I don't claim to have done this as thoroughly as I wish. But you do need to stop asking these questions in a way that implies they are rhetorical. It's not hard to think about this stuff if you attack it methodically, and guide your methods along the ideas and inquiries made by previous thinkers. You're not the first person to ask these questions, you know... ;]

Randy Kirk said...

Bernardo,

I really thought that we were plowing new ground here every week. : ) Surely we have uncovered at least once completely unexamined idea in the last 8 months.

Ok. I am a pragmatist of the highest order. Let see is this another example of recursion: Non-fiction writer/pragmatist.

Therefore I understand fully your model approach to science or daily living. Of course, I would maintain that just such a model provides me with all the pragmatic reasons I need to believe in God, Jesus, the Bible, etc. And, based on your above comment, and earlier comments, you would probably agree with my arriving at that conclusion by that method.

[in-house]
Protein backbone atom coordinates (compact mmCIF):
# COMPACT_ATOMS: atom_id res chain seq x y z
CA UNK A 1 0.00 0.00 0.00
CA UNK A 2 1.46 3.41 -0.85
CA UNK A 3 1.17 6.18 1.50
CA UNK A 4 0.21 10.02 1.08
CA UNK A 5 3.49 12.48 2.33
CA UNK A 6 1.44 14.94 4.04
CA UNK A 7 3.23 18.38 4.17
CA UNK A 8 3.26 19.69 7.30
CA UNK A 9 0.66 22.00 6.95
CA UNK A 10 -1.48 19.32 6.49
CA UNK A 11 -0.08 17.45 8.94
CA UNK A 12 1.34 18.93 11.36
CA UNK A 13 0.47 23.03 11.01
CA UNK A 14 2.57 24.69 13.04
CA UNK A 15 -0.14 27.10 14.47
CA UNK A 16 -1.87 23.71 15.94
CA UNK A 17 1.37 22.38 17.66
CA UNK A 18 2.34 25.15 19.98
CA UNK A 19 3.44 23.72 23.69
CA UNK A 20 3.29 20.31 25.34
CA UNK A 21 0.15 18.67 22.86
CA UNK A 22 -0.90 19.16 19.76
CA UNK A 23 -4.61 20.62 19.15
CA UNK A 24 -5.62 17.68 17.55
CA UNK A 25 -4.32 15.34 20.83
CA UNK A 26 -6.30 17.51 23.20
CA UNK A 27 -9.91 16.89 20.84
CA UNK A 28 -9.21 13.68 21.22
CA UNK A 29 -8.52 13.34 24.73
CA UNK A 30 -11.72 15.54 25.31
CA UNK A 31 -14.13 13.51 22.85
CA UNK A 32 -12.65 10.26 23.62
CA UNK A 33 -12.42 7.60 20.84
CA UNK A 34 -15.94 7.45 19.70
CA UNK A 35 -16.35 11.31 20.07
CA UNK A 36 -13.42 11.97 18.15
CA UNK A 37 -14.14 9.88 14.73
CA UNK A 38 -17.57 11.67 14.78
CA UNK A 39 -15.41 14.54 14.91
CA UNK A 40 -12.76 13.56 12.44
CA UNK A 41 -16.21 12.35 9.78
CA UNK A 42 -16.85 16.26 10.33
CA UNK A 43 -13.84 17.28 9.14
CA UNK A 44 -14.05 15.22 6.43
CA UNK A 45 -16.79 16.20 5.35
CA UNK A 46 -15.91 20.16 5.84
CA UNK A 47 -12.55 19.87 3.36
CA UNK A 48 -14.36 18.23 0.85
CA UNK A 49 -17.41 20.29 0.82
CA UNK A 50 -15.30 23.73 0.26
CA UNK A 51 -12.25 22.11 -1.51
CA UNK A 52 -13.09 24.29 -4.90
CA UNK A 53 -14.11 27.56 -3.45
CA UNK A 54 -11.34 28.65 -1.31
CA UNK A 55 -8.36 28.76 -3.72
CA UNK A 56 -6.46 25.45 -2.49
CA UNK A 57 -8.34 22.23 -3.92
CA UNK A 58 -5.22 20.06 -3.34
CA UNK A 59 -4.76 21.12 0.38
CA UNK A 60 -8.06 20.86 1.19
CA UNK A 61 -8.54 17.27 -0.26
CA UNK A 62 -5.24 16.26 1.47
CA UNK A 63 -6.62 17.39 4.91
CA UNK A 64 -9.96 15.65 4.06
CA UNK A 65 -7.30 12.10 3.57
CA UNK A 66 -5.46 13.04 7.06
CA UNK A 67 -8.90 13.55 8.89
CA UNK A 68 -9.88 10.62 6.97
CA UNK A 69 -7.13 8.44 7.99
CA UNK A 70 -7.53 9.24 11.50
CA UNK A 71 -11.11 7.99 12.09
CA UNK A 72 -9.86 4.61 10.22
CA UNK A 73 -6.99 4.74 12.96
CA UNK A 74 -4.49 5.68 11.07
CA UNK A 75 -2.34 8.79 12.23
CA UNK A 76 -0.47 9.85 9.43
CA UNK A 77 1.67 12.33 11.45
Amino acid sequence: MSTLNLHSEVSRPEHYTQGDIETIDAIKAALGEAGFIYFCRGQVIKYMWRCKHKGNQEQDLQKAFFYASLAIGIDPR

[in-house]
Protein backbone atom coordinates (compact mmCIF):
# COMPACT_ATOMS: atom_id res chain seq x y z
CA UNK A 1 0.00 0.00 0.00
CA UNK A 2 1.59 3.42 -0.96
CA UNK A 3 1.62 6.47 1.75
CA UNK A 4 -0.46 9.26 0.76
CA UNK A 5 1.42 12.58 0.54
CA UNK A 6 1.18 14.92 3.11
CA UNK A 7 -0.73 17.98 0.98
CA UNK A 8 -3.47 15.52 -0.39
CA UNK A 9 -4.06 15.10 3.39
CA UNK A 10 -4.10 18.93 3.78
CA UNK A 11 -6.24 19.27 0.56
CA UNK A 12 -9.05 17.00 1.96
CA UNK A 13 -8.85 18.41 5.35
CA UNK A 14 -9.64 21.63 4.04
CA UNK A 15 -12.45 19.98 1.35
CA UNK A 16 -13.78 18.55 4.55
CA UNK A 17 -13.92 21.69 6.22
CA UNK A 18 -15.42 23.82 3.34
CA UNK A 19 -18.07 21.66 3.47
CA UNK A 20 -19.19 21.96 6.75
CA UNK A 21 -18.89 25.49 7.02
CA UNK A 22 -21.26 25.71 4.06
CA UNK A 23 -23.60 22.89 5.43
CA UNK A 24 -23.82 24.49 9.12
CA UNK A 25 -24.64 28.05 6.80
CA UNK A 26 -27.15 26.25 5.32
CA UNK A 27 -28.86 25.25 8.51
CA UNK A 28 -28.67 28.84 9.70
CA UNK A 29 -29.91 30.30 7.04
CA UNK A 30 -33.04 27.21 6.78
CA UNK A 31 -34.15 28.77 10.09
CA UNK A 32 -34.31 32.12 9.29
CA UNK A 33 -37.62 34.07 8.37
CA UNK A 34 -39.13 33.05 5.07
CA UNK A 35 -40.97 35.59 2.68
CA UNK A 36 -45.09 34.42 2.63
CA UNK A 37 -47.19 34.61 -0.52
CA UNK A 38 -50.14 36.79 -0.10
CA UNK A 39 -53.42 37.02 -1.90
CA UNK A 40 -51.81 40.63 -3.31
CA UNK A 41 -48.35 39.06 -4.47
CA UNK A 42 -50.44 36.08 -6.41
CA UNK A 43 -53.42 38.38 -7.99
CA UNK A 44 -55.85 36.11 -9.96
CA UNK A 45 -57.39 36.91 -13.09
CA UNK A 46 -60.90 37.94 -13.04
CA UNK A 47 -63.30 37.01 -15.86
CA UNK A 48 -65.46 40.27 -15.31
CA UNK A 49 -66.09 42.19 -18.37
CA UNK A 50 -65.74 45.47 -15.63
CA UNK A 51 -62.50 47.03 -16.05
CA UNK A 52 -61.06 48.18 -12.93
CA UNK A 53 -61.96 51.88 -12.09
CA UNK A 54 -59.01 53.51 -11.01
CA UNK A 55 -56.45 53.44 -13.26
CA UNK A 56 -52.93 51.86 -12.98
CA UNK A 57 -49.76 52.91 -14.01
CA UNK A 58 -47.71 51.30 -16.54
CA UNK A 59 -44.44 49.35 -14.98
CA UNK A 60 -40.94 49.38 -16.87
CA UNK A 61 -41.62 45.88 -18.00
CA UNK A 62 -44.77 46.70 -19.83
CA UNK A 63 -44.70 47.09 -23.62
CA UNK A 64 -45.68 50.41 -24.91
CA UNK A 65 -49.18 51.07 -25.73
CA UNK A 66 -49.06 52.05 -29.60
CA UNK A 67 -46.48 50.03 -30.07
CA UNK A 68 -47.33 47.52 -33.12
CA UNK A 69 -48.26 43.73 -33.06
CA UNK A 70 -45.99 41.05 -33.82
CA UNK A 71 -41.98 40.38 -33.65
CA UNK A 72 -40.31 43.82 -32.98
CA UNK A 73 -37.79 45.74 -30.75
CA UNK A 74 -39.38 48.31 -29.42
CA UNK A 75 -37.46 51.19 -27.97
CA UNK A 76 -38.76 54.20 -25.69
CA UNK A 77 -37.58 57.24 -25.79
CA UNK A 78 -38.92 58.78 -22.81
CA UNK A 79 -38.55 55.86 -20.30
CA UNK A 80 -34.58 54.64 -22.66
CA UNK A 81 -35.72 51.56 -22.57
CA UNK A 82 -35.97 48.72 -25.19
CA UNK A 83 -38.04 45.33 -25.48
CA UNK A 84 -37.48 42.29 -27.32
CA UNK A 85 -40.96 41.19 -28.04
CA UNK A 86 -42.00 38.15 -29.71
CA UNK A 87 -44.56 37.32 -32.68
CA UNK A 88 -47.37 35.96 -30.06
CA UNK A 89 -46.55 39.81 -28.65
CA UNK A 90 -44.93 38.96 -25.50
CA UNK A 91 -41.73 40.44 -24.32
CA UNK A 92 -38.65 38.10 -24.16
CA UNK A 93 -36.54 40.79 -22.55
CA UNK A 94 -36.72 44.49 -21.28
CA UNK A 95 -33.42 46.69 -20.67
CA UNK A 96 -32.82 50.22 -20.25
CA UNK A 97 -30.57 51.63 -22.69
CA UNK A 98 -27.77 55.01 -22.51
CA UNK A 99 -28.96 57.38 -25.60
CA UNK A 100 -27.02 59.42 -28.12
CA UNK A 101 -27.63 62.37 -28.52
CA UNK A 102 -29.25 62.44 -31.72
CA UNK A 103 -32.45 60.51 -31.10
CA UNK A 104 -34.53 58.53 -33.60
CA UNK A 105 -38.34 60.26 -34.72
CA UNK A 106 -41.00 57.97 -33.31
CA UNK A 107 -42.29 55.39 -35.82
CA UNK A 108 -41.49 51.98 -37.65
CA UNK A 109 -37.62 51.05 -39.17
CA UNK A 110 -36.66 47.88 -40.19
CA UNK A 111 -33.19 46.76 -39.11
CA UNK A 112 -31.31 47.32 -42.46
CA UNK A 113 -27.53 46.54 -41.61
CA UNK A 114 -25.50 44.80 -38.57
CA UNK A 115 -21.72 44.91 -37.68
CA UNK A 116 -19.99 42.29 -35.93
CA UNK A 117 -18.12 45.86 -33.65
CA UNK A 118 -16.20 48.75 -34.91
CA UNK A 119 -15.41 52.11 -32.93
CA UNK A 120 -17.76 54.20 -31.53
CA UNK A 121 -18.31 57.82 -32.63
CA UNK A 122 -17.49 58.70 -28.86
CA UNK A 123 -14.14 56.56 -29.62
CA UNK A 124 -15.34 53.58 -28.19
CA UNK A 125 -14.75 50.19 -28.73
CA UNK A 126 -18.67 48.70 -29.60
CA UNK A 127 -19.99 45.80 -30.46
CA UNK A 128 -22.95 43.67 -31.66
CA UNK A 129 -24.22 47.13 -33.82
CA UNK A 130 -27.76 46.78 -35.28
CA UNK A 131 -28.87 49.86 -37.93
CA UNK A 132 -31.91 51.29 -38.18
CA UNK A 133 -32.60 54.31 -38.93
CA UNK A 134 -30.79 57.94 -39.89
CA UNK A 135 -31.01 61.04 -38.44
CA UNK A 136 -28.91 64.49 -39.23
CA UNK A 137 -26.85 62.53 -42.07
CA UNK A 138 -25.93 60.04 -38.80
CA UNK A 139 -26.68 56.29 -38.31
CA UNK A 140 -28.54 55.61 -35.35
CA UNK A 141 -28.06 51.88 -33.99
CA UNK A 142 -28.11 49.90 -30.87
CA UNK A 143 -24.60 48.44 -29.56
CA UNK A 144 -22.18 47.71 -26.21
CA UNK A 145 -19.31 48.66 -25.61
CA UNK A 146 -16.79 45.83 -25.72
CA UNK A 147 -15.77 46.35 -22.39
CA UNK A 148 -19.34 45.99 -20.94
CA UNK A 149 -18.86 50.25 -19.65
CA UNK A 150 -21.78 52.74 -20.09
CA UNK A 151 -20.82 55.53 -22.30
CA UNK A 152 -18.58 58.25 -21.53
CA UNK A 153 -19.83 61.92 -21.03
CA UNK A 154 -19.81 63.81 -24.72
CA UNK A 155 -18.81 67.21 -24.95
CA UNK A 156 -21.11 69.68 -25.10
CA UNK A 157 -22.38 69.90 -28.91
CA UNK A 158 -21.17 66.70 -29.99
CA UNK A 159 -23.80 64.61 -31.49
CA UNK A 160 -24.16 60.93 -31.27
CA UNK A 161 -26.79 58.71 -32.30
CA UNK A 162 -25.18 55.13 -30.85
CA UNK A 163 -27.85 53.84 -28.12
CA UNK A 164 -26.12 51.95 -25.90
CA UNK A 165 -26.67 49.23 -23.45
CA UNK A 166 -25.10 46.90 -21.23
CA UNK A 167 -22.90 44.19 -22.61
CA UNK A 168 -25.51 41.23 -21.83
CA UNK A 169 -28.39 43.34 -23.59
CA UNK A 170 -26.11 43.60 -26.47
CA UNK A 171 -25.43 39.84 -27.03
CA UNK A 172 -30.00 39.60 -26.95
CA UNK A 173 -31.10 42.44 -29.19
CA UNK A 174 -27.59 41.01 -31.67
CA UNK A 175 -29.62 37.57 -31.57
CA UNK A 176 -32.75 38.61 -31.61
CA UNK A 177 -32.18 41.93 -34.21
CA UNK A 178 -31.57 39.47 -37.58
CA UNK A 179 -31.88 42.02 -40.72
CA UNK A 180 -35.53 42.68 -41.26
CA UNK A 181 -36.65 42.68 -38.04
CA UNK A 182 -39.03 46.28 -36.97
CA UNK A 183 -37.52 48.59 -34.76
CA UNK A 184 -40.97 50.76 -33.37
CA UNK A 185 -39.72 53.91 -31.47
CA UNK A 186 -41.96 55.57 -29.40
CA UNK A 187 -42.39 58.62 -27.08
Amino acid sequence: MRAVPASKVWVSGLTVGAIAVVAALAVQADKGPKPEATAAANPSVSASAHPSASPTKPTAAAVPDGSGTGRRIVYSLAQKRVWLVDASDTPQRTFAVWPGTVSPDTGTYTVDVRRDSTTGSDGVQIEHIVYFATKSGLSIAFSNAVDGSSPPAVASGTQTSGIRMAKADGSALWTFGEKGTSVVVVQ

At some point we have folks killing each other over their various pragmatically arrived at assumptions about how things work. Maybe more immediately, those assumptions determine a subset of ideas about how governance should work. Thus we end up with no set of absolutes upon which to base the rules.

Since I no longer like my 14 year-old child, and she is tearing up my family, and she is making life miserable for everyone, she should be A) lovingly parented with prayer and hope; B) sent to a boarding school; C) kicked out of the house; D) Committed to a mental institution; E) Beaten to within an inch of her life, and/or confined to a closet in the basement; E) Set on an ice flow.